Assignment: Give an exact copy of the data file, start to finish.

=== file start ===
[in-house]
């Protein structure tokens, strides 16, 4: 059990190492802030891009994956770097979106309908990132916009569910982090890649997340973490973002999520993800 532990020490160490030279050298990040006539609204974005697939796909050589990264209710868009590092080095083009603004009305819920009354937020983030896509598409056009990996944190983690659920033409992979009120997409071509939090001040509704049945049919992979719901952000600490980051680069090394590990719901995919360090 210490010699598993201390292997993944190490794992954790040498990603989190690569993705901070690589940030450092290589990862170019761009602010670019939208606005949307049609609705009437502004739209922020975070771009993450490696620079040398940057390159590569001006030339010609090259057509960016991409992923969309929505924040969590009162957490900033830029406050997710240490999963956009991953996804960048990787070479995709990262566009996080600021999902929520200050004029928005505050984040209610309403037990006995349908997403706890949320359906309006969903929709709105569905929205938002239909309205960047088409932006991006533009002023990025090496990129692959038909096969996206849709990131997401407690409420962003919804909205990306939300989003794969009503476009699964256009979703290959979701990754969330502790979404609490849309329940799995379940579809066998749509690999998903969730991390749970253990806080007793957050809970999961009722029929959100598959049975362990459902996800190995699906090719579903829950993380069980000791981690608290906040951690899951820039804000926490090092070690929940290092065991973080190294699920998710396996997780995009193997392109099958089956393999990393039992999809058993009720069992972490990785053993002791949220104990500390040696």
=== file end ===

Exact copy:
[in-house]
């Protein structure tokens, strides 16, 4: 059990190492802030891009994956770097979106309908990132916009569910982090890649997340973490973002999520993800 532990020490160490030279050298990040006539609204974005697939796909050589990264209710868009590092080095083009603004009305819920009354937020983030896509598409056009990996944190983690659920033409992979009120997409071509939090001040509704049945049919992979719901952000600490980051680069090394590990719901995919360090 210490010699598993201390292997993944190490794992954790040498990603989190690569993705901070690589940030450092290589990862170019761009602010670019939208606005949307049609609705009437502004739209922020975070771009993450490696620079040398940057390159590569001006030339010609090259057509960016991409992923969309929505924040969590009162957490900033830029406050997710240490999963956009991953996804960048990787070479995709990262566009996080600021999902929520200050004029928005505050984040209610309403037990006995349908997403706890949320359906309006969903929709709105569905929205938002239909309205960047088409932006991006533009002023990025090496990129692959038909096969996206849709990131997401407690409420962003919804909205990306939300989003794969009503476009699964256009979703290959979701990754969330502790979404609490849309329940799995379940579809066998749509690999998903969730991390749970253990806080007793957050809970999961009722029929959100598959049975362990459902996800190995699906090719579903829950993380069980000791981690608290906040951690899951820039804000926490090092070690929940290092065991973080190294699920998710396996997780995009193997392109099958089956393999990393039992999809058993009720069992972490990785053993002791949220104990500390040696």